The Tanzanian Second Division League is the third tier of league football in Tanzania. The league is divided with each group having six teams; the following teams are participating in the Tanzanian Second Division League during 2017/18: Abajalo F. C. Changanyikeni F. C. Cosmopolitans F. C. Green Warriors F. C. Reha F. C. Villa Squad F. C. African Sports F. C. Arusha F. C. Kilimanjaro Heroes F. C. known as Panone F. C. Kitayosce F. C. Madini S. C. Pepsi F. C. Boma F. C. Bukinafaso F. C. Ihefu F. C. Mighty Elephant F. C. Mkamba Rangers F. C. Namungo F. C. Area C United F. C. Bulyanhulu F. C. Mashujaa F. C. Mirambo S. C. Msange JKT F. C. Nyanza F. C; the following teams participated in the 2016/17 Tanzanian Second Division League: Bulyanhulu F. C. Geita Gold S. C. Mashujaa F. C. Mirambo S. C. Polisi Tabora S. C. Transit Camp F. C. Arusha F. C. Green Warriors F. C. JKT Oljoro F. C. Kitayosce F. C. Madini S. C. Pepsi F. C. Abajalo F. C. Bukinafaso F. C. Changanyikeni F. C. Cosmopolitans F. C. Kariakoo F. C. Mji Mkuu F. C. Mawenzi Market F. C. Mighty Elephant F.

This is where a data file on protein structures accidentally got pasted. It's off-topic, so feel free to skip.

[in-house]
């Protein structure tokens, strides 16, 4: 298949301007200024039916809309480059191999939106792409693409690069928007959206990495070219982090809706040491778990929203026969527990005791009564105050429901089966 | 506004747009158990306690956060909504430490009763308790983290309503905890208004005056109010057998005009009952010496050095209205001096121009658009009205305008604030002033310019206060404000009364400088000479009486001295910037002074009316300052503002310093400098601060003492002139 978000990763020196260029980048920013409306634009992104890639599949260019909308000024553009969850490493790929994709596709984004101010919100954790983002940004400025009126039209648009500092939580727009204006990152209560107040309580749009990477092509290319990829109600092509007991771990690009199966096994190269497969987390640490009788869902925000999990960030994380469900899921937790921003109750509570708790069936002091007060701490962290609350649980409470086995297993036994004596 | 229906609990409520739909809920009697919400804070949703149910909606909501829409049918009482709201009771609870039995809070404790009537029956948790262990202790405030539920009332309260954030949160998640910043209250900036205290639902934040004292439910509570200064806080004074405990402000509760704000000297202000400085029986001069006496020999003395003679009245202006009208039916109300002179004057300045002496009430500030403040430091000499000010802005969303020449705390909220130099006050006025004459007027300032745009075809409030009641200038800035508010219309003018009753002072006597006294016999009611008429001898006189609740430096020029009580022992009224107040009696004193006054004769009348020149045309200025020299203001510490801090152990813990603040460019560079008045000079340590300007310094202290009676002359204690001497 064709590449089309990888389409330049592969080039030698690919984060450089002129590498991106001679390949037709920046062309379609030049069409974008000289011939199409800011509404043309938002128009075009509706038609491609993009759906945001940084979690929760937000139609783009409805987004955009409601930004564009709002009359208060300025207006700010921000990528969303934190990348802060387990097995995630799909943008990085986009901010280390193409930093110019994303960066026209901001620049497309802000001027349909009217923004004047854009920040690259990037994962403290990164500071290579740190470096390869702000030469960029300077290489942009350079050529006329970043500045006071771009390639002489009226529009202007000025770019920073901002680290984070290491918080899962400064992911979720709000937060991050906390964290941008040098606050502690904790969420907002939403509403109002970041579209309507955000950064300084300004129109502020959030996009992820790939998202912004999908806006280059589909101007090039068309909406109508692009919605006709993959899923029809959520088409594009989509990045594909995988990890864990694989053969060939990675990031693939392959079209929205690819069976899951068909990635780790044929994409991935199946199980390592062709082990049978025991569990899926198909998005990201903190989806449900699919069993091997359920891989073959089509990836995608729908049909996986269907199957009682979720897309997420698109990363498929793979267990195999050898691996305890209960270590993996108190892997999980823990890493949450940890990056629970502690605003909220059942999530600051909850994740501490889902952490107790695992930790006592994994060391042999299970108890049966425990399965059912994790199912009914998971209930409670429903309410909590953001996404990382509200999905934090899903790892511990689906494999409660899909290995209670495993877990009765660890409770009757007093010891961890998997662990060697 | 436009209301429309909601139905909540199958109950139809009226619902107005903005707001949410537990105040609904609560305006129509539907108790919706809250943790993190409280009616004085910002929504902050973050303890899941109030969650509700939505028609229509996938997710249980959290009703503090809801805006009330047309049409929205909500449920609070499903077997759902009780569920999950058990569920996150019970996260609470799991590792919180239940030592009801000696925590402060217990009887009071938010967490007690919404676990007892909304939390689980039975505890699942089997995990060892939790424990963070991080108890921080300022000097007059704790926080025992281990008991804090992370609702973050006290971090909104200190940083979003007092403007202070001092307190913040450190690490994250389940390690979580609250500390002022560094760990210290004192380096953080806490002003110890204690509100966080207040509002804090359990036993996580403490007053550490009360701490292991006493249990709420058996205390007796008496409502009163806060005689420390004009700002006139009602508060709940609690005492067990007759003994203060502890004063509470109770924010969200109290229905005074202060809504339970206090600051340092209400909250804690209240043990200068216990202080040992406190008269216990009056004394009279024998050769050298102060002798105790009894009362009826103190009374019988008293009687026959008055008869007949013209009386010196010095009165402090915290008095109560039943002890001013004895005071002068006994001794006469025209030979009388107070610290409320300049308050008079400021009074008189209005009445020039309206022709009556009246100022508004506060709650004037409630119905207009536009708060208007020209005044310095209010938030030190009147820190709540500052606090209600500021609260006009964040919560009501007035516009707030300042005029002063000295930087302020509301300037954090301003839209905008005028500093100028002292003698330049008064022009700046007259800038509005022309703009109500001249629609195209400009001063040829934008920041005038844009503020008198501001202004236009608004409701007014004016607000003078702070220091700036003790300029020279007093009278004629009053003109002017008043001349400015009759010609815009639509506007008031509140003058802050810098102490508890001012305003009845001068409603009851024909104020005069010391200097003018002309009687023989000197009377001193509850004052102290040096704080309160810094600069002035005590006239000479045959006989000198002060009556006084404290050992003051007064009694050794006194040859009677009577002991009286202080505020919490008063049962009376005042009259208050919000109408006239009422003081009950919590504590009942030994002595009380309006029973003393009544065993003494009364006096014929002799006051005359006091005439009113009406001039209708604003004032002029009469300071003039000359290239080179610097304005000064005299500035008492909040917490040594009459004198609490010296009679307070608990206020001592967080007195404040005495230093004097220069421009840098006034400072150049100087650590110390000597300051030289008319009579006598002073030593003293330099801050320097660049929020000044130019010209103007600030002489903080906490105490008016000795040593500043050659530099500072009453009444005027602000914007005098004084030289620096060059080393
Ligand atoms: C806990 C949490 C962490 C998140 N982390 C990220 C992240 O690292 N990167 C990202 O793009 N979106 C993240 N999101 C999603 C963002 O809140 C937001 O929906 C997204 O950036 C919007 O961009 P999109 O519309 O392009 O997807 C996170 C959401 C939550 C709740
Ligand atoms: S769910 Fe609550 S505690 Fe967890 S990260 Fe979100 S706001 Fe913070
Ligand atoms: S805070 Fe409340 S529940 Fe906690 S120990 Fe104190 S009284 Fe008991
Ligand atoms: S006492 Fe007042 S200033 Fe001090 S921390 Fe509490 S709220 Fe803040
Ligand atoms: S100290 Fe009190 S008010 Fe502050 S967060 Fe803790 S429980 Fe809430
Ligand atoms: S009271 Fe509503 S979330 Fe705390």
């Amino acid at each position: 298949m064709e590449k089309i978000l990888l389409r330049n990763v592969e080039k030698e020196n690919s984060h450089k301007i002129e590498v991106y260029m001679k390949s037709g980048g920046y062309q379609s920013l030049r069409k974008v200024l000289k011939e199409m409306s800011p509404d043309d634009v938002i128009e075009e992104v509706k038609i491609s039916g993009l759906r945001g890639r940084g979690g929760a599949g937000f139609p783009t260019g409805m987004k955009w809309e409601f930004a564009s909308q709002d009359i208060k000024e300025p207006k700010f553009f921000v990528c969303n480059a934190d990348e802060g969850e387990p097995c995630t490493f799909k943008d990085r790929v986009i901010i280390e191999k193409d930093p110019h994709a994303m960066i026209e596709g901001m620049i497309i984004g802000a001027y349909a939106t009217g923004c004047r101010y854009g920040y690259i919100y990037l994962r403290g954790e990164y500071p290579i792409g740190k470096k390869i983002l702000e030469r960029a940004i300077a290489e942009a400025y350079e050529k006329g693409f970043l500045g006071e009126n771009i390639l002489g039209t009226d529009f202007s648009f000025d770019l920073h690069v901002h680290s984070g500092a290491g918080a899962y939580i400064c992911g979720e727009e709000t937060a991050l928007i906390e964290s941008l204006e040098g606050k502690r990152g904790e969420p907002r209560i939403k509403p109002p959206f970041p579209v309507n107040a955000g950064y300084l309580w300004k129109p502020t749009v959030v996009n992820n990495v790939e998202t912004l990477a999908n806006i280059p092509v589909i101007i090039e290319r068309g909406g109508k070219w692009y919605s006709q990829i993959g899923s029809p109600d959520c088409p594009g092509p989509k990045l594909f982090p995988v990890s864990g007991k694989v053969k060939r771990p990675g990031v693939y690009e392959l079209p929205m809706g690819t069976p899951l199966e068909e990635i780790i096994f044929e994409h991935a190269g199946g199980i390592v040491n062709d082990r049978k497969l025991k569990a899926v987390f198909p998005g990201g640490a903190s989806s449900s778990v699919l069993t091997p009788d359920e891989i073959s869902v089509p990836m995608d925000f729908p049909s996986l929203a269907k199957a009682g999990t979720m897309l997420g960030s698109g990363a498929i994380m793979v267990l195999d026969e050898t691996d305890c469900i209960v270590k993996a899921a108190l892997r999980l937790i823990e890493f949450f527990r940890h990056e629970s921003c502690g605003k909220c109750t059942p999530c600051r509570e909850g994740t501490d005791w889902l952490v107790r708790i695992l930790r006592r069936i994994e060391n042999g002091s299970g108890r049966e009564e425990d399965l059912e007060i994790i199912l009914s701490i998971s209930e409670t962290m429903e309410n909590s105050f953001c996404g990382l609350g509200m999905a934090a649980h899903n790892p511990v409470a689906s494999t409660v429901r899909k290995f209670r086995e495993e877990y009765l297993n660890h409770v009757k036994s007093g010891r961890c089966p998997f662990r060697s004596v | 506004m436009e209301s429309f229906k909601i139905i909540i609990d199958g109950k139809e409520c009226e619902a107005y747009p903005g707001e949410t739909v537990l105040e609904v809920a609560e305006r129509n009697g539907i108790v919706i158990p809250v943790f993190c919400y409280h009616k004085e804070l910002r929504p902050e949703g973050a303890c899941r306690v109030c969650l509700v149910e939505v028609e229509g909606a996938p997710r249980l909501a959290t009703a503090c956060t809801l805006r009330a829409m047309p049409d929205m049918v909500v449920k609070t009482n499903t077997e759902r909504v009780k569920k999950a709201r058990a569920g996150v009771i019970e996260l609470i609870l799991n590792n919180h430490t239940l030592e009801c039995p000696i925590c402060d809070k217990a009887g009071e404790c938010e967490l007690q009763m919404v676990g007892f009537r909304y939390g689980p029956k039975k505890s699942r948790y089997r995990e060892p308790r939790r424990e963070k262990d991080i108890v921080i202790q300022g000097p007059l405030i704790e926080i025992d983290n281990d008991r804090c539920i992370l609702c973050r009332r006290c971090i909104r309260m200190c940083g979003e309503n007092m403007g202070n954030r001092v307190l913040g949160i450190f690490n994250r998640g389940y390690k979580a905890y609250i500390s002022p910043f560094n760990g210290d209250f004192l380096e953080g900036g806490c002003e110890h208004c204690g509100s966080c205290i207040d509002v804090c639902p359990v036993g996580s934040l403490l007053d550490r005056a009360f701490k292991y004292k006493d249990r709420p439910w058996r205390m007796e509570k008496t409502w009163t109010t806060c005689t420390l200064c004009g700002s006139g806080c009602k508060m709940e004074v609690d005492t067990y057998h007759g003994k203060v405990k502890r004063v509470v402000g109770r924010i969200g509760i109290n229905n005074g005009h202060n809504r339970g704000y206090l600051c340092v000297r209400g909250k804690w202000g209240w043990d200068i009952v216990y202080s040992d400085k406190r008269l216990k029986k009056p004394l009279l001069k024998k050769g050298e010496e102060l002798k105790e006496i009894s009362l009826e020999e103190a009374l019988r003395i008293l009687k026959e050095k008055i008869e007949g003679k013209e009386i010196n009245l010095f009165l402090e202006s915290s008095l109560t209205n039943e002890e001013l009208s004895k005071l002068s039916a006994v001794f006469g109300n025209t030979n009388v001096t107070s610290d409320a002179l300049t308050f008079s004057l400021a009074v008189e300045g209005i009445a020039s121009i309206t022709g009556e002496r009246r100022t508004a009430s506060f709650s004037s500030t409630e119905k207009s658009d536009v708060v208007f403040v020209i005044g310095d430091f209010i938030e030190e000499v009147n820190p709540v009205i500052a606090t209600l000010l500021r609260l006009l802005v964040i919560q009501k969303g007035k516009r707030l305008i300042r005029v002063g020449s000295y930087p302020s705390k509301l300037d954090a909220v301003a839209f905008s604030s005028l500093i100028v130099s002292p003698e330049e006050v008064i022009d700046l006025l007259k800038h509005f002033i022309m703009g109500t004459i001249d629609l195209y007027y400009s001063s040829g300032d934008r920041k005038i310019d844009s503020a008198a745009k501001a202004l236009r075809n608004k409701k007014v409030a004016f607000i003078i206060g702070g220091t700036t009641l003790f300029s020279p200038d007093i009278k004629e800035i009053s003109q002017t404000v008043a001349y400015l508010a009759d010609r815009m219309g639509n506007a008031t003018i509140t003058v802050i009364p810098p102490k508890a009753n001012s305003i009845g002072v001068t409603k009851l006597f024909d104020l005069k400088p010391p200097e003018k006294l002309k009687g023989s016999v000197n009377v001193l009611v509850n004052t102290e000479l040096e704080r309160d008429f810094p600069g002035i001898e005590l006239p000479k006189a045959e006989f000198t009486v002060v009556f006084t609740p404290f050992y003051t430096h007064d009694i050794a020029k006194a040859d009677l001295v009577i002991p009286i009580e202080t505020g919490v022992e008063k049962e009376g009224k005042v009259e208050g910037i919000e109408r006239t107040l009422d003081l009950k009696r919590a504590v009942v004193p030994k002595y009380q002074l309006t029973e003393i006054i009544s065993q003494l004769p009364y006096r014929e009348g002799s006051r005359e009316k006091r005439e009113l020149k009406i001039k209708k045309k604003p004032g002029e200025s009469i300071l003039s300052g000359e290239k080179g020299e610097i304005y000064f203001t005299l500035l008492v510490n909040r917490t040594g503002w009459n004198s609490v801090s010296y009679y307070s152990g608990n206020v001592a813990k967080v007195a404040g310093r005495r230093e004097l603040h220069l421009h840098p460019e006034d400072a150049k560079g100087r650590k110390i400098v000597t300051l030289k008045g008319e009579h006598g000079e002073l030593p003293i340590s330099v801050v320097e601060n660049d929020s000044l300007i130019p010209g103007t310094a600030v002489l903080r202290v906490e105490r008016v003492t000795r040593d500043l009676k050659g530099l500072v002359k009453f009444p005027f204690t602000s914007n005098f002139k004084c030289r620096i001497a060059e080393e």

C. Mkamba Rangers F. C. Namungo F. C. Sabasaba F. C. Wenda F. C; the following teams participated in the 2015/16 Tanzanian Second Division League: Abajalo S. C. Green Warriors F. C. Mirambo S. C. Mvuvumwa F. C. Singida United F. C. Transit Camp F. C. Alliance Schools F. C. Arusha F. C. Bulyanhulu F. C. JKT Rwamkoma F. C. Madini S. C. Pamba S. C. Abajalo F. C. Changanyikeni F. C. Cosmopolitans F. C. Kariakoo F. C. Mshikamano F. C. Villa Squad F. C. African Wanderers F. C. Mbeya Warriors F. C. Mighty Elephant F. C. Mkamba Rangers F. C. Sabasaba F. C. Wenda F. C. Tanzania Football Federation

David Jewett

David Jewett is known for his role in the sovereignty dispute between the United Kingdom and Argentina. He was an American naval commander in the Quasi-War with France and following the end of that conflict he offered his services as a Mercenary in both Argentina and Brazil. Licensed as a privateer by the United Provinces of the River Plate to seize Spanish ships, he was accused of piracy following the seizure of US and Portuguese flagged vessels, he finished his career in the Brazilian Navy, serving under Lord Cochrane and died in Rio de Janeiro in 1842. Jewett was born in New London, in what was the Connecticut Colony, on 17 June 1772, son of Patience Bulkley and captain David Hibbard Jewett, he studied for a career in law, but after the experience of a sailing trip to Europe he changed his mind. Jewett joined the United States Navy in 1791, at age 19. Jewett, with the rank of Master Commandant, commanded the 18 gun sloop-of-war USS Trumbull in the Quasi-War with France. Following fitting out, Trumbull departed New Connecticut in March 1800 under his command.